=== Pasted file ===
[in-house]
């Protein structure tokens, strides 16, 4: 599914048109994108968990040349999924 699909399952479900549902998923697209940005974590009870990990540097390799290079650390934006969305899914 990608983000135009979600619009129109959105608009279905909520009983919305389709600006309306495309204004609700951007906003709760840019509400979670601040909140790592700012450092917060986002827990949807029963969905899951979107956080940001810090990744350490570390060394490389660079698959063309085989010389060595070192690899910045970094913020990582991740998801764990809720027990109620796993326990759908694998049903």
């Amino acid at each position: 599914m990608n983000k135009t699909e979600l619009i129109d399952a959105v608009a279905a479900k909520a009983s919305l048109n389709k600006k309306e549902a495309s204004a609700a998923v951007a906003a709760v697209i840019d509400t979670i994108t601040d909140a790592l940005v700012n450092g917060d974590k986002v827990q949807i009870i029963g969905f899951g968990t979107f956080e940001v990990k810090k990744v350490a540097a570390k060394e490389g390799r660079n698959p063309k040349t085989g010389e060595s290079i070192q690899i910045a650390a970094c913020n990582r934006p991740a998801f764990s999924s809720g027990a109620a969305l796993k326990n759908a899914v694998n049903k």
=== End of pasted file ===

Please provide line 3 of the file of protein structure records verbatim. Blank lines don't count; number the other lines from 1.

């Amino acid at each position: 599914m990608n983000k135009t699909e979600l619009i129109d399952a959105v608009a279905a479900k909520a009983s919305l048109n389709k600006k309306e549902a495309s204004a609700a998923v951007a906003a709760v697209i840019d509400t979670i994108t601040d909140a790592l940005v700012n450092g917060d974590k986002v827990q949807i009870i029963g969905f899951g968990t979107f956080e940001v990990k810090k990744v350490a540097a570390k060394e490389g390799r660079n698959p063309k040349t085989g010389e060595s290079i070192q690899i910045a650390a970094c913020n990582r934006p991740a998801f764990s999924s809720g027990a109620a969305l796993k326990n759908a899914v694998n049903k």